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I think the most important thing for you to do would be to just keep making your own little programs, or changing things around in the examples to see what happens. Don't try to memorize programs, if you've been doing or thinking of doing that. You only need to memorize the concepts, which is best acheived through practice. I don't think one hour a day for eight months is enough to be an "expert programmer", but you'd probably be on the level of at least some "professional programmer"s, (by which I mean they make money by programming.)

Since you seem very motivated, I think you have a good chance of getting good at programming it whether this course helps or not. People here can probably suggest challenges or tutorials appropriate for your level if you ask (and indicate your level), which might make the process easier.

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programwizard - thank's a lot for the advice and speedy response.

"How they did it". *Gulp*. As in algorithms / language design? Not good at that. By this you mean the explanation they give afterwards? Understanding how they did it my self is the hard part. Not sure I know how, or exactly what you mean tbh.

So I wasted my £1600+ then (probably)? bah. By the way that's $2,816+ USD.

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bjle - wow, thank's for the response, inspiring :) Right, no memorization. Thank's. This is great.

And yes, I meant "professional programmers".

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Quote:
Original post by bjle
I think the most important thing for you to do would be to just keep making your own little programs, or changing things around in the examples to see what happens. Don't try to memorize programs, if you've been doing or thinking of doing that. You only need to memorize the concepts, which is best acheived through practice. I don't think one hour a day for eight months is enough to be an "expert programmer", but you'd probably be on the level of at least some "professional programmer"s, (by which I mean they make money by programming.)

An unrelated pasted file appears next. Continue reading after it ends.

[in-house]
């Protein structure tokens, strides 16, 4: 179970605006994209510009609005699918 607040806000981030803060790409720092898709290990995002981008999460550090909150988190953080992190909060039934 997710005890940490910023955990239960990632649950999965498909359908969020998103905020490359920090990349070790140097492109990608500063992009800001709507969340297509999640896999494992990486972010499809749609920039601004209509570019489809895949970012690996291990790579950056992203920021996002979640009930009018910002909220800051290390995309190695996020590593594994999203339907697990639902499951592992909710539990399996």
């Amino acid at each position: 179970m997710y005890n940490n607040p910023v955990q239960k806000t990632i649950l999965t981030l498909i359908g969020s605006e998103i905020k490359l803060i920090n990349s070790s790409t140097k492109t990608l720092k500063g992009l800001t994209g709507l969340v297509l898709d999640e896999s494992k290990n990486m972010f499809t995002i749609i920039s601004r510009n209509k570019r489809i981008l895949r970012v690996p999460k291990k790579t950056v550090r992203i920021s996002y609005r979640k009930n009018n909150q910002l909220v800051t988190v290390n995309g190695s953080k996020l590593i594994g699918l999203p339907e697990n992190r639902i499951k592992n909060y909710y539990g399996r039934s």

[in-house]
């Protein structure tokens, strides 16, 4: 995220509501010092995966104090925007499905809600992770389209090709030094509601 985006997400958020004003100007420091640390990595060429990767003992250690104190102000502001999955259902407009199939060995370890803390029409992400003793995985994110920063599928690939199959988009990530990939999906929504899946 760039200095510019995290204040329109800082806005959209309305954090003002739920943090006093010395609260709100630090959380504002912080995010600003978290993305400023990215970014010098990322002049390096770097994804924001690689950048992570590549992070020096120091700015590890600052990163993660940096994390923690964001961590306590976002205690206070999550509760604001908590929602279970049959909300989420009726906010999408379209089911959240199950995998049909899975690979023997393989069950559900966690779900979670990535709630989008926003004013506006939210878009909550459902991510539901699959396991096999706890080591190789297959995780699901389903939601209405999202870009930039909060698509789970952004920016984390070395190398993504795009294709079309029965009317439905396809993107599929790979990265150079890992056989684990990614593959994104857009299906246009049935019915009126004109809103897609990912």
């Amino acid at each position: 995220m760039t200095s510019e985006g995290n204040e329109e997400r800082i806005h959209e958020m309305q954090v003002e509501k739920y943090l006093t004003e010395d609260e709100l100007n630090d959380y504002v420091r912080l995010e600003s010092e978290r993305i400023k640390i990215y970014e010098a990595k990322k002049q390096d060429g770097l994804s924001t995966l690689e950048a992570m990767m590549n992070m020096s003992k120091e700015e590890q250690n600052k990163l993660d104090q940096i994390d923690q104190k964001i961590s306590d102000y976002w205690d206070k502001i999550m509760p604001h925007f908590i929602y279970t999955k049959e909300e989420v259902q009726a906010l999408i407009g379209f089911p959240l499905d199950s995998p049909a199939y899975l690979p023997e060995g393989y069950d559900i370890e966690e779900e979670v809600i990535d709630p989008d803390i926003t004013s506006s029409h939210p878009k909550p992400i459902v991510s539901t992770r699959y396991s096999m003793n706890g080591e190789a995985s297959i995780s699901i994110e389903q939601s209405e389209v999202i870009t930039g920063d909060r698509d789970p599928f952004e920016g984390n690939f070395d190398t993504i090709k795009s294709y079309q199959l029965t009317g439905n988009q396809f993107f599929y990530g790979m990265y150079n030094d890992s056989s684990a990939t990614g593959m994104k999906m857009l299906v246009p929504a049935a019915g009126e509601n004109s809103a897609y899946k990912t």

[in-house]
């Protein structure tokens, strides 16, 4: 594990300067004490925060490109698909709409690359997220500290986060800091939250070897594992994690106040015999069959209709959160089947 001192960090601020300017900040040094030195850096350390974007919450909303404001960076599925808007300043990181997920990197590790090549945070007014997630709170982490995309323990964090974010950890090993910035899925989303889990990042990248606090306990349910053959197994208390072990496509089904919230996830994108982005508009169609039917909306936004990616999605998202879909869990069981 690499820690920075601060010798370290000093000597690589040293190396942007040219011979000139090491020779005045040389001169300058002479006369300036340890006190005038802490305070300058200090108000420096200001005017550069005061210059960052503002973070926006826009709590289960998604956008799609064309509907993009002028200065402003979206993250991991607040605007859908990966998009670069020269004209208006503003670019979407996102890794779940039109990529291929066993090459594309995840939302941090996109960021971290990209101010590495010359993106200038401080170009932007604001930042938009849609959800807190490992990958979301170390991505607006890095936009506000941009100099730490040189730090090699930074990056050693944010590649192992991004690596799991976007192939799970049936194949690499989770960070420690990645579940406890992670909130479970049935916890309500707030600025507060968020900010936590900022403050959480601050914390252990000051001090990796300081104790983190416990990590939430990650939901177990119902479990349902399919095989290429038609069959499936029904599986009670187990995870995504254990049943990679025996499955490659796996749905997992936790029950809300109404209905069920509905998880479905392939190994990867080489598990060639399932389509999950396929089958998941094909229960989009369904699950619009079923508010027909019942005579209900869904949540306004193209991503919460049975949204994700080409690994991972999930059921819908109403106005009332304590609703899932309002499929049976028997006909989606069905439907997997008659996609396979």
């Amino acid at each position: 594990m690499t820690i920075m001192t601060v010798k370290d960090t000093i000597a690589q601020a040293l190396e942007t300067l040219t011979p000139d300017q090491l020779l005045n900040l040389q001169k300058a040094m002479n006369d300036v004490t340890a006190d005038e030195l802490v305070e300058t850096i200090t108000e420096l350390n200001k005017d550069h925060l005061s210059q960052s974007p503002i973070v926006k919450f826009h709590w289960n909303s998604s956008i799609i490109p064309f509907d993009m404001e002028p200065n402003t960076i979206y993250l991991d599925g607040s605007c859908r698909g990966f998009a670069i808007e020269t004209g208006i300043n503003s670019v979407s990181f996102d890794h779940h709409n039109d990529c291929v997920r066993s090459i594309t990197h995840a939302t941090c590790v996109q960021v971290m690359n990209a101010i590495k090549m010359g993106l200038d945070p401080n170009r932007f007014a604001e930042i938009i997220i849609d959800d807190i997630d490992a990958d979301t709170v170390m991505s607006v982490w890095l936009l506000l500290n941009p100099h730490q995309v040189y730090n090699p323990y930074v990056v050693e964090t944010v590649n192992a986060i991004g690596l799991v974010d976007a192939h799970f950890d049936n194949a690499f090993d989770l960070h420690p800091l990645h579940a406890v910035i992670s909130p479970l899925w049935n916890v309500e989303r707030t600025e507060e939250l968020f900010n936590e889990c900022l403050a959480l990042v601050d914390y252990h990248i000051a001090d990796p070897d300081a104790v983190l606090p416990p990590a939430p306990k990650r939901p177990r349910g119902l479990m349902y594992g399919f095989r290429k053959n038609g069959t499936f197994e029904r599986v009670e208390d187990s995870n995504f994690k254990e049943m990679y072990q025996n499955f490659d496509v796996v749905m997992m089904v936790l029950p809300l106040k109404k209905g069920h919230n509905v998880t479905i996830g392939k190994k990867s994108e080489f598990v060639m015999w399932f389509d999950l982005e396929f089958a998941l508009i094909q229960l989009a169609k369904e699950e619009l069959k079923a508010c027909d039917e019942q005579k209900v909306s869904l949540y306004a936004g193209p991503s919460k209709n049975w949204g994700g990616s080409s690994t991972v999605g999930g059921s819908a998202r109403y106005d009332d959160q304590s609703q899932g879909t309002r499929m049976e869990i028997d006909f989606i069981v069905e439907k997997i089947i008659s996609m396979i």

Good advice, but one hour a day for (only) eight months will not allow you to be a professional programmer of any sort (at least not for the few companies I've been fortunate enough to be employed by), least of all a programming position at a game studio.

Blad3, there's talent and then there's knowledge, both of which can be attained, it just takes a little longer than that.

EDIT: You've got great motivation. Don't let this course turn you off to realising your goals. The professional programmer's I spoke of above are the driven ones - the ones who learn and then learn more because they can. I started off in IT, then moved to systems-networking. Now I've enrolled myself in a technical college because, like you, learning is half the fun for me. Keep yor mind sharp and your eye on the prize. [wink]

[Edited by - stylin on October 7, 2005 7:42:56 PM]

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"there's talent" - I'm not sure I know what "talent" is anymore - I think it's hard work and luck/chance. But yes, I agree. Anyway I realise that it won't make you a pro games programmer, for sure. I now have every doubt that it would make you an entry level pro in a regular programming job too. Thank's for the response.

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I have always learnt by doing. Once you understand the fundementals I would try to create so programs of your own. I always found that this drove my learning more than following texts. remember to keep it simple.

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Thank's man. You guys are CHANGING my concept of programming, the way I think about learning it. "Write your own little program's". Wow, this is exciting. I can't wait to see what will be posted next. thx.thx.:D

EDIT: stylin, read the edit. I'll keep going, I'm just trying to write something more than a program with basic if statments/basic indicators. Bool next. Basic bool.

[Edited by - Blad3 on October 7, 2005 8:55:49 PM]

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I agree with all that learn from doing. I actually started off C++ with a nonstandard tutorial and thought that the "program"(I had no idea it was called a compiler) messed up and I was doomed. But then I realized I'm not doomed, so I looked at more turorials and then a book. But the idea is really, dont memorize the example, memorize how the example works instead.

Its a good idea what you're doing. Though my suggestion is if your doing bools make sure you know ints pretty well... though thats just my opinion...

Good luck!

-DBZ-

Edit: And uhhh, I see your first 5 posts were here, so WELCOME! That is, if you didnt have another name before lol.